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Impact of Readmissions in Episodic Care of Adult Spinal Deformity

Event-Based Cost Analysis of 695 Consecutive Cases

Yeramaneni, Samrat, MBBS, MS, PhD1,a; Gum, Jeffrey L., MD2; Carreon, Leah Y., MD, MSc2; Klineberg, Eric O., MD3; Smith, Justin S., MD4; Jain, Amit, MD5; Hostin, Richard A., MD6

doi: 10.2106/JBJS.16.01589
Scientific Articles

Background: Readmissions following adult spinal deformity surgical procedures frequently occur, placing a substantial burden on patients and providers. Existing literature on readmission costs, including reason-specific readmission costs, is limited. The purposes of this study were to determine the most expensive reasons for readmission, to assess the impact of reasons and timing on readmission costs, and to estimate the drivers of total costs associated with adult spinal deformity surgical procedures.

Methods: We performed a retrospective review of 695 patients with adult spinal deformity (≥18 years of age) who underwent a corrective spine surgical procedure at a single center from 2005 to 2013. Demographic, surgical, and direct cost data expressed in 2010 dollars for the entire inpatient episode of care were obtained from the hospital administrative database. A multivariable linear regression model with a gamma distribution and log-link function was used to estimate the impact of reasons and timing on readmission costs and to identify the primary drivers of long-term costs.

Results: The mean age (and standard deviation) of the patients was 50.6 ± 15.8 years, 589 patients (85%) were women, and 637 patients (92%) were Caucasian. The observed readmission rates were 24% overall (costing $10.1 million), 8.8% for 30 days (costing $3.2 million), and 11.7% for 90 days (costing $4.6 million). The most expensive readmissions and their mean readmission cost were pseudarthrosis ($92,755), infection ($75,172), and proximal junctional kyphosis ($66,713), after adjusting for patient and surgical factors. The mean readmission cost after 2 years was $86,081. Older age (p = 0.001), ≥8 levels fused (p = 0.01), and length of index stay at the hospital (p < 0.0001) were independently associated with higher total cost. Surgical procedures in patients with a thoracic-only curve (p = 0.004) or a double curve (p = 0.05) and a surgical approach that was anterior-only (p < 0.0001) or posterior-only (p = 0.01) were independently associated with lower total costs.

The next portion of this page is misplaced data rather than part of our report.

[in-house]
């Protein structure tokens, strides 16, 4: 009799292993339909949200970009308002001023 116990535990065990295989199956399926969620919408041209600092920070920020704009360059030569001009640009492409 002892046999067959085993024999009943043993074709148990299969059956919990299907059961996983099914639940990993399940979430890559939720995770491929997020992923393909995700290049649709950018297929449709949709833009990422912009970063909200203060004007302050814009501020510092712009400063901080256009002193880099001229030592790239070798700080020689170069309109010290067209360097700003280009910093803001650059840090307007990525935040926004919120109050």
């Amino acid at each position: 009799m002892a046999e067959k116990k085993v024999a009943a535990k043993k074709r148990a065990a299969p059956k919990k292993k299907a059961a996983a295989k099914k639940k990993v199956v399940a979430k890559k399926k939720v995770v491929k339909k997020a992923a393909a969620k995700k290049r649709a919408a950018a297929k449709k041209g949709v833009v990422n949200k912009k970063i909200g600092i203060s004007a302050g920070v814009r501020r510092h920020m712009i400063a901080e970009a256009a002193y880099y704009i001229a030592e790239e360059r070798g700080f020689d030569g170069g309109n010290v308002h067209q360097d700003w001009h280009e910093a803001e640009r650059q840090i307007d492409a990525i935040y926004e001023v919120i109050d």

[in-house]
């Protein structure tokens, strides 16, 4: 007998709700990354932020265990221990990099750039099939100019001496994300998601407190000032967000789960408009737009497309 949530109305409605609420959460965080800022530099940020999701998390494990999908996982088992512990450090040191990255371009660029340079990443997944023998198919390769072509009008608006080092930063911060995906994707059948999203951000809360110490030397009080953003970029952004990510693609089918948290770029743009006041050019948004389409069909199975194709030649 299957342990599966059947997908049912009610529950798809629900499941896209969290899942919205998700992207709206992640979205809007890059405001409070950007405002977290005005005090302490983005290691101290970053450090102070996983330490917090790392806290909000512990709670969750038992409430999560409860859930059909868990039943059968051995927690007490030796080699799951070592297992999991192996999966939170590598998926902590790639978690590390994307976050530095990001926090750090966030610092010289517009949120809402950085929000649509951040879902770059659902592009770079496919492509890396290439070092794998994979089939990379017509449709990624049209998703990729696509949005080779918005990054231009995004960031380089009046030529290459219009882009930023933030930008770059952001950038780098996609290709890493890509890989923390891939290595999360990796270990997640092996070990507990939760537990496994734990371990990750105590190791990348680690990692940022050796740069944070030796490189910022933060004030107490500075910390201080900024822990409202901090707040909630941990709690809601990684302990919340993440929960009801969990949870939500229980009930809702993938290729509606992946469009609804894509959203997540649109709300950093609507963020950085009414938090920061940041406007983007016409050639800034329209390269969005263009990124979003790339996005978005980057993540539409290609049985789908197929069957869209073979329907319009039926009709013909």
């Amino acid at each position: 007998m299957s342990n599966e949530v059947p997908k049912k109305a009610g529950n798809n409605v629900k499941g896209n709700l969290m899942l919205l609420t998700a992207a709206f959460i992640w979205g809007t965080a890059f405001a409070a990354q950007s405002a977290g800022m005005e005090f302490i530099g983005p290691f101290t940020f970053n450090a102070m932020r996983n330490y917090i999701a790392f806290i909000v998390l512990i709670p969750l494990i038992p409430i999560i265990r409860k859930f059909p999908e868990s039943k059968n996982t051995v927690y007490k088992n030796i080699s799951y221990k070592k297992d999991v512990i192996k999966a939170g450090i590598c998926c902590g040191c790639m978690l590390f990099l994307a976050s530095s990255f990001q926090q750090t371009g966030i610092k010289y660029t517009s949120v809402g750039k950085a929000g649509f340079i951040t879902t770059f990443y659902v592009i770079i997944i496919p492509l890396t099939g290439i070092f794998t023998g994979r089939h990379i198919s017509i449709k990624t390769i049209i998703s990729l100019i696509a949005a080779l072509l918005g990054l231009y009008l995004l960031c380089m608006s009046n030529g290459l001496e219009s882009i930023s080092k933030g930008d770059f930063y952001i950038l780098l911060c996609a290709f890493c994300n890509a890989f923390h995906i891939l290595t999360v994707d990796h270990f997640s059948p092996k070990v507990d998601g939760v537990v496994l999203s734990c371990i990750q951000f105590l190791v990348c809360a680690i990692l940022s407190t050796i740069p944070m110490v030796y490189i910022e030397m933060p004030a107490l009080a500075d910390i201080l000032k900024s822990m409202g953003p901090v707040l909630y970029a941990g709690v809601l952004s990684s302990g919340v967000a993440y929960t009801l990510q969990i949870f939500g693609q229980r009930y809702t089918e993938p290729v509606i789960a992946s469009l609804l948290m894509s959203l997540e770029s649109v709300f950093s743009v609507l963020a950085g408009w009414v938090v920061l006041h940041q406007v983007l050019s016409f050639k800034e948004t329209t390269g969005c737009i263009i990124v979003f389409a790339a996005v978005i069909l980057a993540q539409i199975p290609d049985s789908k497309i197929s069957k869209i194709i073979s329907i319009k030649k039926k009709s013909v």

Conclusions: Compared with readmission cost due to medical reasons, readmission due to pseudarthrosis increases mean readmission cost by 105%, readmission due to infection increases mean readmission cost by 72%, and readmission due to proximal junctional kyphosis increases mean readmission cost by 63%. Together, these 3 reasons accounted for 73% of readmission costs. This study identifies potential areas for cost reduction and opportunities for reducing readmission rates.

Clinical Relevance: Although reducing the 30-day and 90-day readmission rates and costs are important; adult spinal deformity surgery is unique, because the most common and most expensive complications occur after 1 year. We believe that our paper is clinically relevant as it will help to guide clinical focus on the most impactful complications.

1Center for Clinical Effectiveness, Baylor Scott & White Health, Dallas, Texas

2Norton Leatherman Spine Center, Louisville, Kentucky

3Department of Orthopaedic Surgery, University of California Davis, Sacramento, California

4Department of Neurosurgery, University of Virginia, Charlottesville, Virginia

5Department of Orthopaedic Surgery, The Johns Hopkins University, Baltimore, Maryland

6Department of Orthopaedic Surgery, Baylor Scoliosis Center, Plano, Texas

aE-mail address for S. Yeramaneni:

Copyright © 2018 by The Journal of Bone and Joint Surgery, Incorporated
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